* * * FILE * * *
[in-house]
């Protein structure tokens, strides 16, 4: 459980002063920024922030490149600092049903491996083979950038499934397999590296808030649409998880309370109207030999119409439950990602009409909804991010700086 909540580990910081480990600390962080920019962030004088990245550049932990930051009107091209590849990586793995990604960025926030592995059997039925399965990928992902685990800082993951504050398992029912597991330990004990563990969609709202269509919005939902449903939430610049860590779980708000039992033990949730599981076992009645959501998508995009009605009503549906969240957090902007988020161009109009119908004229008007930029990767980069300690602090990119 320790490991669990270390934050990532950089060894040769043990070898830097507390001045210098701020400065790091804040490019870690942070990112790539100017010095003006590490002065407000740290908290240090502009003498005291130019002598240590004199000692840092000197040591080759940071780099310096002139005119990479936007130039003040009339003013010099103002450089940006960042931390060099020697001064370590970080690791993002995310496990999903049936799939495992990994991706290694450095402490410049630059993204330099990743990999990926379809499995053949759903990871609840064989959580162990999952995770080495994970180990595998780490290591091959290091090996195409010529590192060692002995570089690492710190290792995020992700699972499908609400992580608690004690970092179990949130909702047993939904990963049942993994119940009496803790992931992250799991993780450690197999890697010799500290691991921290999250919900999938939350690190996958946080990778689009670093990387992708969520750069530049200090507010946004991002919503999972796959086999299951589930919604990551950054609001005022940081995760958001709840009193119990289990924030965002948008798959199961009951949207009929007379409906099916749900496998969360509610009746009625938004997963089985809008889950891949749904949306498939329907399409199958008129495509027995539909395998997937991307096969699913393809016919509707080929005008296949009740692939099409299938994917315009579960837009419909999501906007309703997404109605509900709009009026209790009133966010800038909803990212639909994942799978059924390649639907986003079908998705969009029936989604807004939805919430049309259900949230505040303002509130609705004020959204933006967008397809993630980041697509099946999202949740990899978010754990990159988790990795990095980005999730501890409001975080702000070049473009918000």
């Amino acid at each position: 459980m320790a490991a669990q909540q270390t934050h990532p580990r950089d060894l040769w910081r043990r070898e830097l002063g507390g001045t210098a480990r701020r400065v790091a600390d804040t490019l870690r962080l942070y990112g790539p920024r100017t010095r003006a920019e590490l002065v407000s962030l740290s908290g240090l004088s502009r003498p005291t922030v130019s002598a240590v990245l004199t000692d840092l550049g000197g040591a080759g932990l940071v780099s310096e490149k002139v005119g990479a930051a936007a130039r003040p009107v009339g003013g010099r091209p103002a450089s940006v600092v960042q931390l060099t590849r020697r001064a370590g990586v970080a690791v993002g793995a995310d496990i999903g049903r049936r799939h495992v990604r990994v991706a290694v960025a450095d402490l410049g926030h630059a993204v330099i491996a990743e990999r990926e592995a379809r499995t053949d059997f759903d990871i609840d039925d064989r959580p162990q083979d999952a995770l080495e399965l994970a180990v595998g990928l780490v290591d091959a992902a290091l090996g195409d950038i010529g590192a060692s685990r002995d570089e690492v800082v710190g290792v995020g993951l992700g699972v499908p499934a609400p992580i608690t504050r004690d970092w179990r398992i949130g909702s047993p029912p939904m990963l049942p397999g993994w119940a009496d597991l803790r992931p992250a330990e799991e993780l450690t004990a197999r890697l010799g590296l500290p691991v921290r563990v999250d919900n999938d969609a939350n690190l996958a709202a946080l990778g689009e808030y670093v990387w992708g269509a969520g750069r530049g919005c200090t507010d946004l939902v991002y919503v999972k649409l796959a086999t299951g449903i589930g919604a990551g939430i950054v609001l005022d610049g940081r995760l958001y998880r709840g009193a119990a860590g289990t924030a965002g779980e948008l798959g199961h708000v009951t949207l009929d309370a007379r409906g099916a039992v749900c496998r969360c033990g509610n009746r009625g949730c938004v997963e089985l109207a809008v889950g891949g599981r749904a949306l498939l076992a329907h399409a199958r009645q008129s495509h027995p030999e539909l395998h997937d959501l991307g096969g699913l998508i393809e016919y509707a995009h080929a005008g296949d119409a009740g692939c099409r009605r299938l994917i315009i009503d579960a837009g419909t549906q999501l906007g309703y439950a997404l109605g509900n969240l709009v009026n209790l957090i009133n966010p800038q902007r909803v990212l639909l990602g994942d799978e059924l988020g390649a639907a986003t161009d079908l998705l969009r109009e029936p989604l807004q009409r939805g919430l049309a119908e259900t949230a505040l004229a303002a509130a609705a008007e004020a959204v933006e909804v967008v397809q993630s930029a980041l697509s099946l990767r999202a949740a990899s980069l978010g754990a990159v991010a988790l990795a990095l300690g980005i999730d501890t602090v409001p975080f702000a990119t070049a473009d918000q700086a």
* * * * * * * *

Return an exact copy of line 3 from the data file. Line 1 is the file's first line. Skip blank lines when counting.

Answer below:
């Amino acid at each position: 459980m320790a490991a669990q909540q270390t934050h990532p580990r950089d060894l040769w910081r043990r070898e830097l002063g507390g001045t210098a480990r701020r400065v790091a600390d804040t490019l870690r962080l942070y990112g790539p920024r100017t010095r003006a920019e590490l002065v407000s962030l740290s908290g240090l004088s502009r003498p005291t922030v130019s002598a240590v990245l004199t000692d840092l550049g000197g040591a080759g932990l940071v780099s310096e490149k002139v005119g990479a930051a936007a130039r003040p009107v009339g003013g010099r091209p103002a450089s940006v600092v960042q931390l060099t590849r020697r001064a370590g990586v970080a690791v993002g793995a995310d496990i999903g049903r049936r799939h495992v990604r990994v991706a290694v960025a450095d402490l410049g926030h630059a993204v330099i491996a990743e990999r990926e592995a379809r499995t053949d059997f759903d990871i609840d039925d064989r959580p162990q083979d999952a995770l080495e399965l994970a180990v595998g990928l780490v290591d091959a992902a290091l090996g195409d950038i010529g590192a060692s685990r002995d570089e690492v800082v710190g290792v995020g993951l992700g699972v499908p499934a609400p992580i608690t504050r004690d970092w179990r398992i949130g909702s047993p029912p939904m990963l049942p397999g993994w119940a009496d597991l803790r992931p992250a330990e799991e993780l450690t004990a197999r890697l010799g590296l500290p691991v921290r563990v999250d919900n999938d969609a939350n690190l996958a709202a946080l990778g689009e808030y670093v990387w992708g269509a969520g750069r530049g919005c200090t507010d946004l939902v991002y919503v999972k649409l796959a086999t299951g449903i589930g919604a990551g939430i950054v609001l005022d610049g940081r995760l958001y998880r709840g009193a119990a860590g289990t924030a965002g779980e948008l798959g199961h708000v009951t949207l009929d309370a007379r409906g099916a039992v749900c496998r969360c033990g509610n009746r009625g949730c938004v997963e089985l109207a809008v889950g891949g599981r749904a949306l498939l076992a329907h399409a199958r009645q008129s495509h027995p030999e539909l395998h997937d959501l991307g096969g699913l998508i393809e016919y509707a995009h080929a005008g296949d119409a009740g692939c099409r009605r299938l994917i315009i009503d579960a837009g419909t549906q999501l906007g309703y439950a997404l109605g509900n969240l709009v009026n209790l957090i009133n966010p800038q902007r909803v990212l639909l990602g994942d799978e059924l988020g390649a639907a986003t161009d079908l998705l969009r109009e029936p989604l807004q009409r939805g919430l049309a119908e259900t949230a505040l004229a303002a509130a609705a008007e004020a959204v933006e909804v967008v397809q993630s930029a980041l697509s099946l990767r999202a949740a990899s980069l978010g754990a990159v991010a988790l990795a990095l300690g980005i999730d501890t602090v409001p975080f702000a990119t070049a473009d918000q700086a």